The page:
Coalition denies begging ‘big six’ over energy prices

The government has denied it is resorting to begging the 'big six' energy companies to stop raising prices until 2015, prompting an avalanche of scorn from the left.

Thirty-six days after Ed Miliband said Labour would legislate for an 18-month halt on price hikes if he wins the 2015 general election, the Conservatives and Liberal Democrats in government were reportedly attempting to exhort energy firms into holding prices for the next 18 months.

But the BBC, which originally reported the story, was forced to cite Treasury sources denying the plan was as it had originally claimed.

Industry body Energy UK's Angela Knight had in any case suggested it may be difficult for energy companies to keep prices stable because of rising wholesale costs.

She told the Today programme only around 18% of energy consumers' bills was controlled by energy companies. Transmission costs, wholesale prices and the green and social levies imposed by the coalition make up the remainder.

Ministers are currently reviewing green subsidies, or "green crap" as the Sun newspaper has claimed David Cameron privately calls them.

But their politically sensitive nature appears to have been behind the attempt to win over energy companies, by seeking a deal with firms which together would result in annual bills being cut by £50.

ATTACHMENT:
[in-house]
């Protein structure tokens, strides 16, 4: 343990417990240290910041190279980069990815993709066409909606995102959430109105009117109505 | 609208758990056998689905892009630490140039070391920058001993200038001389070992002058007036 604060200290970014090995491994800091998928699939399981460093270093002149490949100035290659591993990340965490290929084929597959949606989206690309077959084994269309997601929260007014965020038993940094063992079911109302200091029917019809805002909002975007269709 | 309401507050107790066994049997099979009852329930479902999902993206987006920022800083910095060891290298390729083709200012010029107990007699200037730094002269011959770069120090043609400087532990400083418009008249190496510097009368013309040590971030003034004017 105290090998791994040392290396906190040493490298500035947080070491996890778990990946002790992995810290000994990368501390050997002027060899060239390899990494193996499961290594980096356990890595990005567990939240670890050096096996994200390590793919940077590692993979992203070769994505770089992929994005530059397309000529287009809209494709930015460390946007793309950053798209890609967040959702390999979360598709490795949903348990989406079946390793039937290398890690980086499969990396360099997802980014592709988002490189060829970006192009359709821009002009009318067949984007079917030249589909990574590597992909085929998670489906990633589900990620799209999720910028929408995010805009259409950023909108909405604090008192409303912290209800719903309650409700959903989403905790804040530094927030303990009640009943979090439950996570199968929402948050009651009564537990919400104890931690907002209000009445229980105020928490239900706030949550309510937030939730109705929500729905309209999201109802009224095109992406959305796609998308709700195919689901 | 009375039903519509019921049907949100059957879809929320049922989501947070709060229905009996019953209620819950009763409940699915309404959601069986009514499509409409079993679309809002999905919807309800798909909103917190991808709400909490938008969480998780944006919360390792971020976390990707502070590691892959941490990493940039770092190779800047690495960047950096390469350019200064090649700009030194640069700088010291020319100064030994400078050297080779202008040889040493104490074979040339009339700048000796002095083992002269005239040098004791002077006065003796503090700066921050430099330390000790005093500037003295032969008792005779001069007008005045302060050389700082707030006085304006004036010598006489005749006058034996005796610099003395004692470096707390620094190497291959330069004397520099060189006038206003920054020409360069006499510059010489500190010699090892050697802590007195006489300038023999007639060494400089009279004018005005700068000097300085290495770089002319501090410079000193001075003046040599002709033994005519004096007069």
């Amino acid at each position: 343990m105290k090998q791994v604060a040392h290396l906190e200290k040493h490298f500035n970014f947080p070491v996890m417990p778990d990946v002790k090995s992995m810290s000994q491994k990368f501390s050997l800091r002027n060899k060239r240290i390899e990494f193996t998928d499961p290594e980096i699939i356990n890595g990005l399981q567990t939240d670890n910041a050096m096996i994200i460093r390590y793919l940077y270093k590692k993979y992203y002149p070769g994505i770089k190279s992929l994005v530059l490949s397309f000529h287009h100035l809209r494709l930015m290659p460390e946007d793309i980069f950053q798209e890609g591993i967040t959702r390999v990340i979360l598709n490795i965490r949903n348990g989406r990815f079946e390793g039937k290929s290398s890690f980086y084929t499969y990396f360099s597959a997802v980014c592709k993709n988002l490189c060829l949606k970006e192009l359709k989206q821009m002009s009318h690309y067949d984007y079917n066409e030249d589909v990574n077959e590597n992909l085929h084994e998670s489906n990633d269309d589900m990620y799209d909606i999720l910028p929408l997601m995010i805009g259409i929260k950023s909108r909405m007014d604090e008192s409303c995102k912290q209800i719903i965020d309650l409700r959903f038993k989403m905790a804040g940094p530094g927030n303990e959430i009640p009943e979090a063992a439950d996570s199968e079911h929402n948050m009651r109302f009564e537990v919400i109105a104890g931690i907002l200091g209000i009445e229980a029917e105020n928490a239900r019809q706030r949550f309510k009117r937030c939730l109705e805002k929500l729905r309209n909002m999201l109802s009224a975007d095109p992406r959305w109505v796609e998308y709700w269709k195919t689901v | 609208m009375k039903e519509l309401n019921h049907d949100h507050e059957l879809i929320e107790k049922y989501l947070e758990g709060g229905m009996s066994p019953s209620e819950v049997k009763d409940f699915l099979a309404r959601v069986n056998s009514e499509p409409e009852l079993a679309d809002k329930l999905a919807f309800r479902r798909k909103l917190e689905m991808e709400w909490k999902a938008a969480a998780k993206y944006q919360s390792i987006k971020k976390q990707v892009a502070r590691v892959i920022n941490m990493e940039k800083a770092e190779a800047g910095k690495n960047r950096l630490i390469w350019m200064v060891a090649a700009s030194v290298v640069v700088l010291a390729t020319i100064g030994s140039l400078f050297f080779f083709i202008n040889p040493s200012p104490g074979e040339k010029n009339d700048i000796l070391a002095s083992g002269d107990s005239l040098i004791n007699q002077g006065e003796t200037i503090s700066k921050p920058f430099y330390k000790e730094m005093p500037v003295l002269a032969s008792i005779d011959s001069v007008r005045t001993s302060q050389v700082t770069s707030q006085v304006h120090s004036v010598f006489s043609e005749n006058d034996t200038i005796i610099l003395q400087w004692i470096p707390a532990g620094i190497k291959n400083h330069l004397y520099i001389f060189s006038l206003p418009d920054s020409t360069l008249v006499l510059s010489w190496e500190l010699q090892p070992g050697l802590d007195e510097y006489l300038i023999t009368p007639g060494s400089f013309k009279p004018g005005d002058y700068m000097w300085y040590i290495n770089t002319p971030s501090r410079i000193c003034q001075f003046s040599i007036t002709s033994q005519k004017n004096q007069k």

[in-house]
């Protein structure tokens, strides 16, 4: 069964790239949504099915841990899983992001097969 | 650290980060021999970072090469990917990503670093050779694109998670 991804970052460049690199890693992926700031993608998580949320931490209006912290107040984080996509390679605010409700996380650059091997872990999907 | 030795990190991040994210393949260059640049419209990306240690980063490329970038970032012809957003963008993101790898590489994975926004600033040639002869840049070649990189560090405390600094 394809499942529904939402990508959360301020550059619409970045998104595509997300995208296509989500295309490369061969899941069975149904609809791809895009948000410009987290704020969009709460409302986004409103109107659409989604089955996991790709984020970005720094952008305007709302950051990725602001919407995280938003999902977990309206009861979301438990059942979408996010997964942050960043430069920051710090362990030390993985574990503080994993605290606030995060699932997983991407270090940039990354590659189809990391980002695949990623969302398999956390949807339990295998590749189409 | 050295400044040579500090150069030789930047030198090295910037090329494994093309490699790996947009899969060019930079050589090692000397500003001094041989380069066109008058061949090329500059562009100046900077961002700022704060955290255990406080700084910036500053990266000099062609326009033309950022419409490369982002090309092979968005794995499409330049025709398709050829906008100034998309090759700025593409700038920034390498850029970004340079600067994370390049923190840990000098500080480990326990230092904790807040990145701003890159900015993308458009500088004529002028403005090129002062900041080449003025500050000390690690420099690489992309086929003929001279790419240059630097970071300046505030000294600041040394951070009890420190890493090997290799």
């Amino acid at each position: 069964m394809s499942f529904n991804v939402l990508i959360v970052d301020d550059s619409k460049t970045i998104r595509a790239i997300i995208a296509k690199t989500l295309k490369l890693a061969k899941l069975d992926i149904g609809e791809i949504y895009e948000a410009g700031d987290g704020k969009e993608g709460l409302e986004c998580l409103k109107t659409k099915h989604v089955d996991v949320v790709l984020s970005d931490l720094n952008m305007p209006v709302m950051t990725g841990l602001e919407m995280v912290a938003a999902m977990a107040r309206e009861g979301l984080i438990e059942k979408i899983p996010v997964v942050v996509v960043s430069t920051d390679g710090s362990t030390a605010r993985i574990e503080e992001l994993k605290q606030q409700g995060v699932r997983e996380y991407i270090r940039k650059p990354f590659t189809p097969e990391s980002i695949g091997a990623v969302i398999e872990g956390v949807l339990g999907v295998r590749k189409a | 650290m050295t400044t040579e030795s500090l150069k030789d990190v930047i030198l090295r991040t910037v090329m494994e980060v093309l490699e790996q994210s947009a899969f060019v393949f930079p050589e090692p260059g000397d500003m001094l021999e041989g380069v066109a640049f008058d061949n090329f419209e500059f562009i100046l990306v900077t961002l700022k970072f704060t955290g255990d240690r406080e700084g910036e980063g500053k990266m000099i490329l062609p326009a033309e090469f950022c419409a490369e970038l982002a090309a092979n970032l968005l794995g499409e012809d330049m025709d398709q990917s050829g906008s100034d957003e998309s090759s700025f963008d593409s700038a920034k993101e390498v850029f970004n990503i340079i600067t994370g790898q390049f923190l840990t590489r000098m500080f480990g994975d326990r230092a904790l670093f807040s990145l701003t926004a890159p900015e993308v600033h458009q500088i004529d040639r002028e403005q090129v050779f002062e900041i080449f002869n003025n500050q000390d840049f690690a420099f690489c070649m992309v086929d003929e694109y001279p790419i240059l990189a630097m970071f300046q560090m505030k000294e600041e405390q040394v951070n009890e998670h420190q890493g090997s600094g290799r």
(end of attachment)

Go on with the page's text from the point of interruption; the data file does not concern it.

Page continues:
"David Cameron is making himself look weaker and weaker with every passing day," shadow energy secretary Caroline Flint said.

"For months he has been saying Labour's energy price freeze is a con.

"Now he is begging the energy companies to do the very same thing.

"But the truth is that only by legislating for a freeze can we guarantee that it will happen.

"David Cameron won't do that because he's not prepared to stand up to the big energy companies."

The Department for Energy and Climate Change is not confirming the request, which is expected to be confirmed in next week's autumn statement.

Its emergence today could be viewed as an attempt at trumping the announcement of more details of Labour's energy policy in Manchester.

Miliband will tell an audience at the city's Town Hall: "We will stop you being ripped off and, together, we will power Britain into the next century."

The energy green paper outlines the opposition's plans to prevent energy companies doing exclusive deals in which their power generation companies sell energy to their retail arms.

They will simplify tariffs, allow new entrants into the market and create a new regulator replacing Ofgem.